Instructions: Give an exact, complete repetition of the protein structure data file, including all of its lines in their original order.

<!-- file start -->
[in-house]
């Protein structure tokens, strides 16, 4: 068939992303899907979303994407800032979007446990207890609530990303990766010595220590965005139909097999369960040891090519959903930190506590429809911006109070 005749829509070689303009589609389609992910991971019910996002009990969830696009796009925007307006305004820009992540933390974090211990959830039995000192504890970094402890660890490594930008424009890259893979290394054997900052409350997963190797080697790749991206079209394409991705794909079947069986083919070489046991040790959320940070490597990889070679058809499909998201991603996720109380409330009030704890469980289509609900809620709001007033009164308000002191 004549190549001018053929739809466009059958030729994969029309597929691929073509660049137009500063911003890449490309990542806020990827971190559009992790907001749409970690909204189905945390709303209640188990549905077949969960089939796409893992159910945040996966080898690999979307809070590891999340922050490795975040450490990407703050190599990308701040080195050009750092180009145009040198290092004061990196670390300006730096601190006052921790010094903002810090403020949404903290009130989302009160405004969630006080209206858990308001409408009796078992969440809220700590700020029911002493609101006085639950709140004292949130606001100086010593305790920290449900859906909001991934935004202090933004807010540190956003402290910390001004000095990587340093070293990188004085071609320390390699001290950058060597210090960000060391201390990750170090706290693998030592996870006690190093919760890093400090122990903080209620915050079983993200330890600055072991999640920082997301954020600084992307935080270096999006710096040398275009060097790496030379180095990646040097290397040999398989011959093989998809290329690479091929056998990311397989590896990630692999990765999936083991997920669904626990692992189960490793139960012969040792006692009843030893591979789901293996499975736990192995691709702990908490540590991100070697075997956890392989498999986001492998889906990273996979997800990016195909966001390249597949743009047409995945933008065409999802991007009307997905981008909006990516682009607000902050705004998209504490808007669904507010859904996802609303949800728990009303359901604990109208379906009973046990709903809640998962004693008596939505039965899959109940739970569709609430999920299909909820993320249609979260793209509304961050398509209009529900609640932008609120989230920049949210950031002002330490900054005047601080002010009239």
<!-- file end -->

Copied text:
[in-house]
């Protein structure tokens, strides 16, 4: 068939992303899907979303994407800032979007446990207890609530990303990766010595220590965005139909097999369960040891090519959903930190506590429809911006109070 005749829509070689303009589609389609992910991971019910996002009990969830696009796009925007307006305004820009992540933390974090211990959830039995000192504890970094402890660890490594930008424009890259893979290394054997900052409350997963190797080697790749991206079209394409991705794909079947069986083919070489046991040790959320940070490597990889070679058809499909998201991603996720109380409330009030704890469980289509609900809620709001007033009164308000002191 004549190549001018053929739809466009059958030729994969029309597929691929073509660049137009500063911003890449490309990542806020990827971190559009992790907001749409970690909204189905945390709303209640188990549905077949969960089939796409893992159910945040996966080898690999979307809070590891999340922050490795975040450490990407703050190599990308701040080195050009750092180009145009040198290092004061990196670390300006730096601190006052921790010094903002810090403020949404903290009130989302009160405004969630006080209206858990308001409408009796078992969440809220700590700020029911002493609101006085639950709140004292949130606001100086010593305790920290449900859906909001991934935004202090933004807010540190956003402290910390001004000095990587340093070293990188004085071609320390390699001290950058060597210090960000060391201390990750170090706290693998030592996870006690190093919760890093400090122990903080209620915050079983993200330890600055072991999640920082997301954020600084992307935080270096999006710096040398275009060097790496030379180095990646040097290397040999398989011959093989998809290329690479091929056998990311397989590896990630692999990765999936083991997920669904626990692992189960490793139960012969040792006692009843030893591979789901293996499975736990192995691709702990908490540590991100070697075997956890392989498999986001492998889906990273996979997800990016195909966001390249597949743009047409995945933008065409999802991007009307997905981008909006990516682009607000902050705004998209504490808007669904507010859904996802609303949800728990009303359901604990109208379906009973046990709903809640998962004693008596939505039965899959109940739970569709609430999920299909909820993320249609979260793209509304961050398509209009529900609640932008609120989230920049949210950031002002330490900054005047601080002010009239």